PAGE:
Outbreak of ‘Brain-eating Amoeba’ in Karachi
This is in response to queries regarding the recent Out break of Neagleria fowleri also known as ‘Brain-eating amoeba‘ in Karachi. Following information is provided for your health and safety:
What is Naegleria?
Naegleria is an amoeba (single-celled living organism) commonly found in warm freshwater (for example, lakes, rivers, and hot springs) and soil. Only one species (type) of Naegleria infects people: Naegleria fowleri.
How does infection with Naegleria fowleri occur?
Naegleria fowleri infects people when water containing the amoeba enters the body through the nose. This typically occurs when people go swimming or diving in warm freshwater places, like lakes and rivers. The Naegleria fowleri amoeba then travels up the nose to the brain where it destroys the brain tissue. You cannot be infected with Naegleria fowleri by drinking contaminated water.
Naegleria infections may also occur when contaminated water from other sources (such as inadequately chlorinated swimming pool water and contaminated tap water) enters the nose, for example when people submerge their heads or cleanse during religious practices (wuzu), and when people irrigate their sinuses (nose) using contaminated tap water.
In what water temperature does Naegleria fowleri cause infection?
Naegleria fowleri is a heat-loving (thermophilic) microbe. It grows best at higher temperatures up to 115°F (46°C) and can survive for short periods at higher temperatures.
Can I get a Naegleria fowleri infection from a disinfected swimming pool?
No. You cannot get a Naegleria fowleri infection from a properly cleaned, maintained, and disinfected swimming pool.
When do Naegleria fowleri infections most commonly occur?
While infections with Naegleria fowleri are very rare, they occur mainly during the summer months of July, August, and September.
Can infection be spread from one person to another?
No. Naegleria fowleri infection cannot be spread from one person to another.
What are the symptoms of Naegleria fowleri infection?
Naegleria fowleri causes the disease primary amebic meningoencephalitis (PAM), a brain infection that leads to the destruction of brain tissue. In its early stages, symptoms of PAM may be similar to symptoms of bacterial meningitis.
Initial symptoms of PAM start about 5 days (range 1 to 7 days) after infection. The initial symptoms may include headache, fever, nausea, or vomiting. Later symptoms can include stiff neck, confusion, lack of attention to people and surroundings, loss of balance, seizures, and hallucinations. After the start of symptoms, the disease progresses rapidly and usually causes death within about 5 days (range 1 to 12 days).
What is the actual mechanism of death from Naegleria fowleri infection?
The infection destroys brain tissue causing brain swelling and death.
What is the fatality rate for an infected person who begins to show signs and symptoms?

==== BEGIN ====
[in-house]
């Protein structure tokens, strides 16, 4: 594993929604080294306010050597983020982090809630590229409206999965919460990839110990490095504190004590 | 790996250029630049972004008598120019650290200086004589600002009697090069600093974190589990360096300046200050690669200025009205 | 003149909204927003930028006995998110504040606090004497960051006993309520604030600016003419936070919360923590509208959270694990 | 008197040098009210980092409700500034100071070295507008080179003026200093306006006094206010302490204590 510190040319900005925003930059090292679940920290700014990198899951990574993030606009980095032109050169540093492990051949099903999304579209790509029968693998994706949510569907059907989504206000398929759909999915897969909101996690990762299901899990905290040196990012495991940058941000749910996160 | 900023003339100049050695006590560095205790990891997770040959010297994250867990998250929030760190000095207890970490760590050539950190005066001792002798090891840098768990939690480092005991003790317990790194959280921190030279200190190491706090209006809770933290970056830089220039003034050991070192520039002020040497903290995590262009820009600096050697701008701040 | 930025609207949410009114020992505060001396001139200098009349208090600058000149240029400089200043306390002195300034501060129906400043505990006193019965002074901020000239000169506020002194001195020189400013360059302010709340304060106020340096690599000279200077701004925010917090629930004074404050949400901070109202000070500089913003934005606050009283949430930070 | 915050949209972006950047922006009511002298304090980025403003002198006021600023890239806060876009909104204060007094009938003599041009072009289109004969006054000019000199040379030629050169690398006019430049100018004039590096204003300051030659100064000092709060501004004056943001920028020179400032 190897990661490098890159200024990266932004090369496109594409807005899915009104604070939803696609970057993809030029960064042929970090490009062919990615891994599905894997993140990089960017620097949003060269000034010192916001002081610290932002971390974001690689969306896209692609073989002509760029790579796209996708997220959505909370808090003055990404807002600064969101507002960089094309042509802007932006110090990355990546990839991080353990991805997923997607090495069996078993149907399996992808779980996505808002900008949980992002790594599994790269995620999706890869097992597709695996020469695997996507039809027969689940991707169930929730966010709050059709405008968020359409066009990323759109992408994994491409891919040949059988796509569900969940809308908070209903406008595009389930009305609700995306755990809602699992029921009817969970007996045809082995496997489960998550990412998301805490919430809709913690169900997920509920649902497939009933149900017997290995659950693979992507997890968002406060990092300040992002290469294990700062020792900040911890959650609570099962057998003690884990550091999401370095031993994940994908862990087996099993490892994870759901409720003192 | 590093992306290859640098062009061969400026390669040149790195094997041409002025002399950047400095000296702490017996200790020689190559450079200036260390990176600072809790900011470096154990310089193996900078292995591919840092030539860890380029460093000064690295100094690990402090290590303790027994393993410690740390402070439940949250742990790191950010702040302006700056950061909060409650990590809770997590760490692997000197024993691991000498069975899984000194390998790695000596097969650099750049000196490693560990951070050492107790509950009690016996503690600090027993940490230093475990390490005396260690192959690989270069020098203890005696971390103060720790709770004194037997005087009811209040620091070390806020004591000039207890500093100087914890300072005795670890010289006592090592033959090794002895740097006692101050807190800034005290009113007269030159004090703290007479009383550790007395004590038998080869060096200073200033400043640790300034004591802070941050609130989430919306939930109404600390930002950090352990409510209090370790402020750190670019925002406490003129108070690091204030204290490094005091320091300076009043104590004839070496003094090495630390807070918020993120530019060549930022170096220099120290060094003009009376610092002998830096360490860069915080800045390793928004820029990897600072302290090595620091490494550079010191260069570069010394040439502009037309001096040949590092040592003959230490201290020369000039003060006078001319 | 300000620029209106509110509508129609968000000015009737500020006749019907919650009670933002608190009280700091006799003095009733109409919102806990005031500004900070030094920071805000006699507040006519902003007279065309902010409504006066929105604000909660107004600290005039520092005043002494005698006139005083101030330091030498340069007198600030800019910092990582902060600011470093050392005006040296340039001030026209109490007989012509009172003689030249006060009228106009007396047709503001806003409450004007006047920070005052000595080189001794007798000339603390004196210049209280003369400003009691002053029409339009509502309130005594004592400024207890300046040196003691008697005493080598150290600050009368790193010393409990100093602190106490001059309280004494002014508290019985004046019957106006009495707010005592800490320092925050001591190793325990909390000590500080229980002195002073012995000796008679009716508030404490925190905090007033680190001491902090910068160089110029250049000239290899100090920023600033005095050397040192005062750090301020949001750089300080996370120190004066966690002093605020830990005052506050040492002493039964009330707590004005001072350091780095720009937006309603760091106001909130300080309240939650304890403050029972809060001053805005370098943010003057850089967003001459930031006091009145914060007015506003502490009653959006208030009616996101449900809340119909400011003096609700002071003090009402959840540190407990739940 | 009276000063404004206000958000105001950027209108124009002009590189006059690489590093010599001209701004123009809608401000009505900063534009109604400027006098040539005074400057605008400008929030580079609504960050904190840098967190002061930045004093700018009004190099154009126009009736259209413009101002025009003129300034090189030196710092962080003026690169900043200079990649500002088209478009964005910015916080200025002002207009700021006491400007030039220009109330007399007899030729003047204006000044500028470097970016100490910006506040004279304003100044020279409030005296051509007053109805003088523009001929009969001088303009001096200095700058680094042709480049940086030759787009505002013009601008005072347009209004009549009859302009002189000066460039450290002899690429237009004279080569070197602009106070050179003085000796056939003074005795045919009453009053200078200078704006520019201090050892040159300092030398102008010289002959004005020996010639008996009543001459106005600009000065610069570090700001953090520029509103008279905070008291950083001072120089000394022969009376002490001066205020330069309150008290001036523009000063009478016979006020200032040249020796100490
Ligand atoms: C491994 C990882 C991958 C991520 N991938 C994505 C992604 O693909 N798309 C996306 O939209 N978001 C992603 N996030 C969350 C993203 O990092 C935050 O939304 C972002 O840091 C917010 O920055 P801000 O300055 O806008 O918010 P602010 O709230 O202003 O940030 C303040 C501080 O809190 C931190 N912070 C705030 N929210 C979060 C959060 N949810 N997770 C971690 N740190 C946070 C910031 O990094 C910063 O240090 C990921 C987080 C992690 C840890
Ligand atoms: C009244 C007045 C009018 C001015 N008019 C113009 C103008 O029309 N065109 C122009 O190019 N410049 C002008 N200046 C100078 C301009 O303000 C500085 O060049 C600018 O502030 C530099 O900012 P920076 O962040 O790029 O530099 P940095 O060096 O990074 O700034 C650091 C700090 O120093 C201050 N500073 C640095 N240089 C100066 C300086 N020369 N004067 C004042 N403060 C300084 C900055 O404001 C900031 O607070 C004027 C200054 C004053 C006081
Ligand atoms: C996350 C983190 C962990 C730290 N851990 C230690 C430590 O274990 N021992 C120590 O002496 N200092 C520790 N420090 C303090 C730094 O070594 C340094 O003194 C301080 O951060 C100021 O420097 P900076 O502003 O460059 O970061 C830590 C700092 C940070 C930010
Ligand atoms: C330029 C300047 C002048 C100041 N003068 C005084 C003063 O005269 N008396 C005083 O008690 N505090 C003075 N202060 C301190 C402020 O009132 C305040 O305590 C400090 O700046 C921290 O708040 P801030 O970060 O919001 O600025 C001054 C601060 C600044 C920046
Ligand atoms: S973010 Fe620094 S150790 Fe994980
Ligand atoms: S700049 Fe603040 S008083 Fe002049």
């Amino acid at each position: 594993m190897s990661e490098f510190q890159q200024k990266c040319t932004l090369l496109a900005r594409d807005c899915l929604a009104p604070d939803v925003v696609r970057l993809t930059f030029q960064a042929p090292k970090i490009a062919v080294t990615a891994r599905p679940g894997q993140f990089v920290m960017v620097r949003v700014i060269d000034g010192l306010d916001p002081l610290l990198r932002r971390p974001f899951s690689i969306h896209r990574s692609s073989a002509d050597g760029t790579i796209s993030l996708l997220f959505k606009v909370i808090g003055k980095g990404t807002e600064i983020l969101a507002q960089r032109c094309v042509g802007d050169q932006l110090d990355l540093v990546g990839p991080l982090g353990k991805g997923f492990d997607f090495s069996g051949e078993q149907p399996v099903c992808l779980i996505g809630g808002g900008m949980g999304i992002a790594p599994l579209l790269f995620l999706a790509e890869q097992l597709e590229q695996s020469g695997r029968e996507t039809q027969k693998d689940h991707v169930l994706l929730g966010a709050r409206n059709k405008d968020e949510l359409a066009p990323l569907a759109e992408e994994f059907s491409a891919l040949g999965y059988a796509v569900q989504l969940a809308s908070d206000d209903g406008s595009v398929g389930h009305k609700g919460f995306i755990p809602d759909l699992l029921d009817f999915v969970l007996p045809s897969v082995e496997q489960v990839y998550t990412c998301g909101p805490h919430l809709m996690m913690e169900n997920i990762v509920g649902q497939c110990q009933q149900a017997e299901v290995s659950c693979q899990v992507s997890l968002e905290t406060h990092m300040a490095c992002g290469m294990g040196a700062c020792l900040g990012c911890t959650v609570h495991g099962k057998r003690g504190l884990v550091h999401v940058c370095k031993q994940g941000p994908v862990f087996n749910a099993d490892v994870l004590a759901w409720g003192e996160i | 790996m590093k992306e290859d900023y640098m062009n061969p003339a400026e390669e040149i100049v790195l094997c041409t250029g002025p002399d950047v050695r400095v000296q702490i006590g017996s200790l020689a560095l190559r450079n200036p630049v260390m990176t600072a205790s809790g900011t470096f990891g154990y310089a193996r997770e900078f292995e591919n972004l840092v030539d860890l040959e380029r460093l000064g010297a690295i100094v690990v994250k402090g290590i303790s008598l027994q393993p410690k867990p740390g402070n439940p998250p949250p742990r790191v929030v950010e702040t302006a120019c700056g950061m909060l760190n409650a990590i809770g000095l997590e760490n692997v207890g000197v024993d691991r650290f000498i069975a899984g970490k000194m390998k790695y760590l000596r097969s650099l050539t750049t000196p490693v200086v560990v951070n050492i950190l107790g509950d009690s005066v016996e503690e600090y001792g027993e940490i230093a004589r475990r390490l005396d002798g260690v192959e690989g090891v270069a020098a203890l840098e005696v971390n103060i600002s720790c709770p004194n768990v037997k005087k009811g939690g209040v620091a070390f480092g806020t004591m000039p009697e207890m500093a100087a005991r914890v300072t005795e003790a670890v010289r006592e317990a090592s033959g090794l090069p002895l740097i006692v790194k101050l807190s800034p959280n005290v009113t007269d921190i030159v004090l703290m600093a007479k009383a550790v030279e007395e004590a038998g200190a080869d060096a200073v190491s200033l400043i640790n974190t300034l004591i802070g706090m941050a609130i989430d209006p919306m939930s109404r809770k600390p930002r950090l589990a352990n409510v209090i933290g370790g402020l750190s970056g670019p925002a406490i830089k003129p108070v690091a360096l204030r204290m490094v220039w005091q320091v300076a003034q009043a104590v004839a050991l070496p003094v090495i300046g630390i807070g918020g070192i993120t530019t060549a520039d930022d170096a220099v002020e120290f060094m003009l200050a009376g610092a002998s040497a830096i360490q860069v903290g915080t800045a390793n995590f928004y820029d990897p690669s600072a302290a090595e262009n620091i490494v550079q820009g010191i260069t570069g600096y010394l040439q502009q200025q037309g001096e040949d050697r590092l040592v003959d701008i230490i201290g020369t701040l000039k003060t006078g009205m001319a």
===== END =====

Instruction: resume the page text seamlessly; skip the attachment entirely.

The fatality rate is over 99%.
Is there effective treatment for infection with Naegleria fowleri?
It is not clear. Several drugs are effective against Naegleria fowleri in the laboratory. However, their effectiveness is unclear since almost all infections have been fatal, even when people were treated with similar drug combinations.
What should I do if I have been swimming or playing in freshwater and now think I have symptoms associated with Naegleria fowleri?
People should seek medical care immediately whenever they develop a sudden onset of fever, headache, stiff neck, and vomiting, particularly if they have been in warm freshwater recently.
What swimming behaviors have been associated with Naegleria fowleri infection?
Behaviors associated with the infection include diving or jumping into the water, submerging the head under water or engaging in other water-related activities that cause water to go up the nose.
How can I reduce the risk of infection with Naegleria fowleri?
- Use chlorinated and boiled water.
- Hold your nose shut, use nose clips, or keep your head above water when taking part in water-related activities in bodies of warm freshwater.
- Avoid water-related activities in warm freshwater during periods of high water temperature and low water levels.
- Avoid swimming in waters where you suspect poor hygiene and insufficient chlorination.
If you are irrigating, flushing, or rinsing your sinuses (for example, Wuzu), use water that has been:
- previously boiled for 1 minute and left to cool or
- filtered, using a filter with an absolute pore size of 1 micron or smaller or
- purchased with a label specifying that it contains distilled or sterile water.
Dr. Kamran Dawood
Consultant Microbiologist and
Head of Microbiology and Infection Control Department
Further Reference: http://www.cdc.gov/parasites/naegleria/general.html
Medical Disclaimer: This is general information provided for educational and awareness purposes. This information is not intended or implied to be a substitute for professional medical advice, diagnosis, or treatment.